LBCC Comprehensive Statement of Nondiscrimination
LBCC prohibits unlawful discrimination based on race, color, religion, ethnicity, use
of native language, national origin, sex, sexual orientation, marital status, disability,
veteran status, age, or any other status protected under applicable federal, state, or
1) In-class Quizzes: 15% of your final grade
During the course, you’ll take three in-class quizzes on the assigned reading for that
particular day in class. Therefore, you should follow the course calendar carefully
and make sure to do all the required reading for each class—even if you miss a class,
be ready for a possible quiz over the assigned reading for the next class. You’ll take
these quizzes in class without using your books, but you may use small note cards if
you write on only one side of each card. These note cards are the only form of notes
you can use on the quizzes. The purpose of these quizzes is to prompt you to read
carefully and thoughtfully, which means taking notes on the reading and reviewing
those notes before class. I will drop the lowest of your three quiz grades, and each
of the two remaining quizzes will count for 7.5% of your total grade.
2) Take-home Tests - 40% of your final grade
You will write two take-home tests—I’ll give you the questions for each test, plus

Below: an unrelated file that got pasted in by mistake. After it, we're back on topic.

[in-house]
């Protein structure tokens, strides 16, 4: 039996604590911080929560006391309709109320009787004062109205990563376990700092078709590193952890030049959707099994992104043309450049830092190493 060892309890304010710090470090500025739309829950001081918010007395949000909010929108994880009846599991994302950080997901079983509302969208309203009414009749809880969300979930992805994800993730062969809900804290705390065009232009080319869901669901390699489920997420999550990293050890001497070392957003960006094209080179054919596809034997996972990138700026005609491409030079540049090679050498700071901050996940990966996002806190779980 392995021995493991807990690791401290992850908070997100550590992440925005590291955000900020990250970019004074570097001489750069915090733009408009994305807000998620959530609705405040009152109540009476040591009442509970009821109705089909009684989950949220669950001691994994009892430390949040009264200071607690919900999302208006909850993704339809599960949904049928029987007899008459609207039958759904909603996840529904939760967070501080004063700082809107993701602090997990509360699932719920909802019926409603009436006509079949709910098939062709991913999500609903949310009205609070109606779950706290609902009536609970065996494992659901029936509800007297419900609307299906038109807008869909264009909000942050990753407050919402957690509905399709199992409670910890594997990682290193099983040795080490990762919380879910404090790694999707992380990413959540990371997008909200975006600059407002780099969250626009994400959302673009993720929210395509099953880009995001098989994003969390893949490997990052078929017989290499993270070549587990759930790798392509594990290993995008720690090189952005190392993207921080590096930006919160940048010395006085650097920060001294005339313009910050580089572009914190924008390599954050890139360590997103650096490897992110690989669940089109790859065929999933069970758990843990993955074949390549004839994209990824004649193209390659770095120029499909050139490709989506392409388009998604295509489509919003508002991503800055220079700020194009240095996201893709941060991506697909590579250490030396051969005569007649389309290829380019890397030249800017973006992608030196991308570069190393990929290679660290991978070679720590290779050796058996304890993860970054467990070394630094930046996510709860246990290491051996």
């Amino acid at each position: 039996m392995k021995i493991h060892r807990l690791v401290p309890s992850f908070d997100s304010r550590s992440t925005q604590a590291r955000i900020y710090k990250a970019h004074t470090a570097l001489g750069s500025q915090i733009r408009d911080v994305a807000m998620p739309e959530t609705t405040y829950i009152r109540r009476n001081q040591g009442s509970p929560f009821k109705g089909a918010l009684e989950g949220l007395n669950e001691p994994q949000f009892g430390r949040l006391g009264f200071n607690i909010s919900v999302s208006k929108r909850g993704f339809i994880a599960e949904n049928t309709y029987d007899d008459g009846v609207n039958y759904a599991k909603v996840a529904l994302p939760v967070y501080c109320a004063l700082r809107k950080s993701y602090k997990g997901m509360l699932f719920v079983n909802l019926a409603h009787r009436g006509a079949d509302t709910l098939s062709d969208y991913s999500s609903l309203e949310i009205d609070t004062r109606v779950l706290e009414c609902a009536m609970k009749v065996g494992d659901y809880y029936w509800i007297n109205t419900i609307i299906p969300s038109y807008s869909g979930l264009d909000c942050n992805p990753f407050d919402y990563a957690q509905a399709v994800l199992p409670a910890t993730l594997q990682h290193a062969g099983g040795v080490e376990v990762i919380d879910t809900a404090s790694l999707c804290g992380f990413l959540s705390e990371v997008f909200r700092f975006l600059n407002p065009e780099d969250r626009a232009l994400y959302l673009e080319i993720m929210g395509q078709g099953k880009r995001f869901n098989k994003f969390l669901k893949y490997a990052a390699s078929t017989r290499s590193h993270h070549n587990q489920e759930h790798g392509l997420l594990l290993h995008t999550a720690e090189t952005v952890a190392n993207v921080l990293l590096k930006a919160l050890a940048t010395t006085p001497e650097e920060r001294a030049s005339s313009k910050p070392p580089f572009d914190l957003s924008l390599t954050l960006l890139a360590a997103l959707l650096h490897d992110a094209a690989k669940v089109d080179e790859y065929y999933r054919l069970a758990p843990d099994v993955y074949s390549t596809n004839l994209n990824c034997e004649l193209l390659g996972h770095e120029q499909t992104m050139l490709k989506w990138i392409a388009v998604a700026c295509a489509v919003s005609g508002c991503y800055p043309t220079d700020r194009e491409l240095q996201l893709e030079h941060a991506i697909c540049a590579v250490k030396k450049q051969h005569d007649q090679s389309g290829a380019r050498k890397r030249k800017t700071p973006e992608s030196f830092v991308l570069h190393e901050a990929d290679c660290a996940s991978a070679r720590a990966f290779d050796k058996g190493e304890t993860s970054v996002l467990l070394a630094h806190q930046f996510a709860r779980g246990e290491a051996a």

detailed instructions and the due date. You will work from your required reading
and websites on Moodle, class notes on Moodle, in-class films, and sometimes some
additional sources which I will put on reserve in the library. Each test is worth 20%
of your final grade.
3) In-class Tests on The March: 30% of your final grade
You will read E.L. Doctorow’s historical novel The March and take two in-class tests
on it. Each test will cover roughly half of the novel and will consist of several short
essay questions. Each test is worth 15% of your final grade
4) Meeting of the Minds: 15% of your total grade. You will portray a historical
character as part of a talk show format called the Meeting of the Minds. Your goal is
to become the character. I will ask you questions during your performance—you’ll
find these questions in the “Meeting of Minds Character List” on Moodle, where
characters are listed alphabetically. A costume is required, and you will teach me
and your classmates about your character’s life, achievements, and relevance for our
lives. You will speak in first-person, using “I”, just as if you were the character. 40%